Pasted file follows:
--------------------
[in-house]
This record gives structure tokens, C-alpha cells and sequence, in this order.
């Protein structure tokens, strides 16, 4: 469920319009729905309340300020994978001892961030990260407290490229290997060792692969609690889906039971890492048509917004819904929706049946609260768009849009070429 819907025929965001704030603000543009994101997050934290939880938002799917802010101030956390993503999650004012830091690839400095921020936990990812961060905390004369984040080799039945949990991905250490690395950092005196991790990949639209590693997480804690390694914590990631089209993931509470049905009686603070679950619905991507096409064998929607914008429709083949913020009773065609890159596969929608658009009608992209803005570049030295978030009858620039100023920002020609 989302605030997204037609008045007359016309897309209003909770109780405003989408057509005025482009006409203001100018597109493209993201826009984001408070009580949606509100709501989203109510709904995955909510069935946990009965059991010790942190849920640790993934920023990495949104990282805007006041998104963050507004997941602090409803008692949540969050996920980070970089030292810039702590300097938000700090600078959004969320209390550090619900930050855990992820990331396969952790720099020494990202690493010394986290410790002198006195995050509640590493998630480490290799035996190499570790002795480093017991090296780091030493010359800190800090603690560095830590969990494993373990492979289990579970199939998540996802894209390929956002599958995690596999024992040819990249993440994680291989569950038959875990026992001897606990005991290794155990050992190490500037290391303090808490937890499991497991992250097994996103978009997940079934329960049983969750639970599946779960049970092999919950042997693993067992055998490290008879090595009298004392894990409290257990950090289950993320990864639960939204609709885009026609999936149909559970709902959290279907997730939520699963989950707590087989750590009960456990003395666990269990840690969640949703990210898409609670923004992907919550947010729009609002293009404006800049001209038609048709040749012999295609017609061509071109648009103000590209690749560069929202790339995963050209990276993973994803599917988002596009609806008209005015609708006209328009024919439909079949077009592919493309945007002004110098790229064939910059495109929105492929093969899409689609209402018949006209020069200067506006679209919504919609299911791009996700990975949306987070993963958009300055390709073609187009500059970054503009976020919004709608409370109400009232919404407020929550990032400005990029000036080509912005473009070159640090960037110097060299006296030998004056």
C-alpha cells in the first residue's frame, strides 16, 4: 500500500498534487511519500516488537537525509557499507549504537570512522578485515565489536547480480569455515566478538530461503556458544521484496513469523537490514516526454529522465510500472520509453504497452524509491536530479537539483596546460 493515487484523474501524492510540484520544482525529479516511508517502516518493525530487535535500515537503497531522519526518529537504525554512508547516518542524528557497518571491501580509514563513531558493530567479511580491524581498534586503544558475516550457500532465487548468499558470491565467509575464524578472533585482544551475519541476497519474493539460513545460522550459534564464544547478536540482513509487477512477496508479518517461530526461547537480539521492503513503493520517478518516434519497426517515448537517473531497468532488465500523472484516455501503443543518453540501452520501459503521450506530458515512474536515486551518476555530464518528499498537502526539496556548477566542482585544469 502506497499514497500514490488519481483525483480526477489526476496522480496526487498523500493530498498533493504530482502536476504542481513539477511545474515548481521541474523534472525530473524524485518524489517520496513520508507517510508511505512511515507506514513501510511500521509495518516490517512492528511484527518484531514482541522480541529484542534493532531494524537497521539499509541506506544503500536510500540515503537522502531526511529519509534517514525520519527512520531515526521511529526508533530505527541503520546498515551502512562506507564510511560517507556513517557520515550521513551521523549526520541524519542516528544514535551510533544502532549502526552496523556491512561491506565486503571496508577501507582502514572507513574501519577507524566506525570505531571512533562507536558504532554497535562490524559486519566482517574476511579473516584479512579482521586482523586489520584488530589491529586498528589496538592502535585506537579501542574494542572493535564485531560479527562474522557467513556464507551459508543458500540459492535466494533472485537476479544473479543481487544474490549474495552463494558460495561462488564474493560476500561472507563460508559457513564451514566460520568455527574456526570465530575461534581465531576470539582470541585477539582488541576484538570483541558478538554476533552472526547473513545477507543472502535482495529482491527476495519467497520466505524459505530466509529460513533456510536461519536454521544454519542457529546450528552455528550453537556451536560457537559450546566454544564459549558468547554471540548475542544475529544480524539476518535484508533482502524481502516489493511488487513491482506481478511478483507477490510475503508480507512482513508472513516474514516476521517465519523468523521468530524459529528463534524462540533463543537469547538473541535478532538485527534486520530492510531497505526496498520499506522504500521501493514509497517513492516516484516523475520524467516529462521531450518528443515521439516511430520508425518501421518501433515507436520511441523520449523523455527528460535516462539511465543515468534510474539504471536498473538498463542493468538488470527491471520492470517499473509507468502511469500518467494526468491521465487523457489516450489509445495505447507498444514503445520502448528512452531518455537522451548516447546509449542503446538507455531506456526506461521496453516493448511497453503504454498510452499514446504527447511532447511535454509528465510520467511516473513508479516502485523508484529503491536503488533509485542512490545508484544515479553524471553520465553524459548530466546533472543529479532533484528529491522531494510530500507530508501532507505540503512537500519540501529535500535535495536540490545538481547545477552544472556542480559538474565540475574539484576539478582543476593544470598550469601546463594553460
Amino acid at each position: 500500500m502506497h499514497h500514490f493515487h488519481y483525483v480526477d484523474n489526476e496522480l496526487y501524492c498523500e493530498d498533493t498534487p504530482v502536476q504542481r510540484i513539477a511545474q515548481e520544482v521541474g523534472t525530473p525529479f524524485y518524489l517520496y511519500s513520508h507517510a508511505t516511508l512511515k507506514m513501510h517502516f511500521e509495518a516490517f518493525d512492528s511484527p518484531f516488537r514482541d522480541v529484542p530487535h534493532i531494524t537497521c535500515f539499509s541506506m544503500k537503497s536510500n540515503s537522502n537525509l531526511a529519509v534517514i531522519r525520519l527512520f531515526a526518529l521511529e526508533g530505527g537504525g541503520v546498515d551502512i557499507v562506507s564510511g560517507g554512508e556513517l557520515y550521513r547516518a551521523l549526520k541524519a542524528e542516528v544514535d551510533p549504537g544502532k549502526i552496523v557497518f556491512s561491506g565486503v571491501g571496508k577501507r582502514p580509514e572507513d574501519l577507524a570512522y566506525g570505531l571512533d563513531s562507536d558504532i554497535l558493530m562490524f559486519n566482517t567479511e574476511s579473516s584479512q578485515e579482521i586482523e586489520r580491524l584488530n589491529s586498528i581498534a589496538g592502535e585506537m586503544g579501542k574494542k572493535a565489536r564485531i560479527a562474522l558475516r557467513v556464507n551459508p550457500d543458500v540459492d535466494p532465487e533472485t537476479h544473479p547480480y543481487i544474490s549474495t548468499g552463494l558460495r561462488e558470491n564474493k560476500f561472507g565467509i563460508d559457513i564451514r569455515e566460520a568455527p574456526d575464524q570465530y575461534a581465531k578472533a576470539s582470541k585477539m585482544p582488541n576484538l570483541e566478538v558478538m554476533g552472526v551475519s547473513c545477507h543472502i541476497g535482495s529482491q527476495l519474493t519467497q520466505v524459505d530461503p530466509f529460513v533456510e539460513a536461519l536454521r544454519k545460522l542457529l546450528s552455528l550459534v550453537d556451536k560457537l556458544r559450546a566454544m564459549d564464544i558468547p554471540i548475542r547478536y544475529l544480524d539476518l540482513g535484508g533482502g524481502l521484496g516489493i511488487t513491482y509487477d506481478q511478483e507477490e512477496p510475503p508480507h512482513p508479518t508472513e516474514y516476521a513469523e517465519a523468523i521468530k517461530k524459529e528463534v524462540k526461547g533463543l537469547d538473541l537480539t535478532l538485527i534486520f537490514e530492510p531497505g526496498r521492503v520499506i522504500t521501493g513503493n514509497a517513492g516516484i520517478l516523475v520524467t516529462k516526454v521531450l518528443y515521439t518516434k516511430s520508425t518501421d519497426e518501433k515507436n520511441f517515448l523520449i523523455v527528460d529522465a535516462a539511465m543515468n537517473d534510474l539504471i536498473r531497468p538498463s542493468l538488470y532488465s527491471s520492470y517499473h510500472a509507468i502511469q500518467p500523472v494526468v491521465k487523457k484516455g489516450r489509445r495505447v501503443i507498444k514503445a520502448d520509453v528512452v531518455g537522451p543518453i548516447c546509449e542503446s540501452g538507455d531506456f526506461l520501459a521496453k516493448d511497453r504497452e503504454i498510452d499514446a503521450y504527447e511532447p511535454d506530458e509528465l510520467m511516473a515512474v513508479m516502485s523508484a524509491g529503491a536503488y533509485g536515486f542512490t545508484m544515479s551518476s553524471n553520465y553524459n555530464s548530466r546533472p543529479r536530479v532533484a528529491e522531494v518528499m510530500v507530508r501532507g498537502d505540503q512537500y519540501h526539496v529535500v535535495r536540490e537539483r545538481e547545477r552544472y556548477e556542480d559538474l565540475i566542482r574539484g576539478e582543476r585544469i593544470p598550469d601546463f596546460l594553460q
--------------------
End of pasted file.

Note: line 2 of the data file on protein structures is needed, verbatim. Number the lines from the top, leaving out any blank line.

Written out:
This record gives structure tokens, C-alpha cells and sequence, in this order.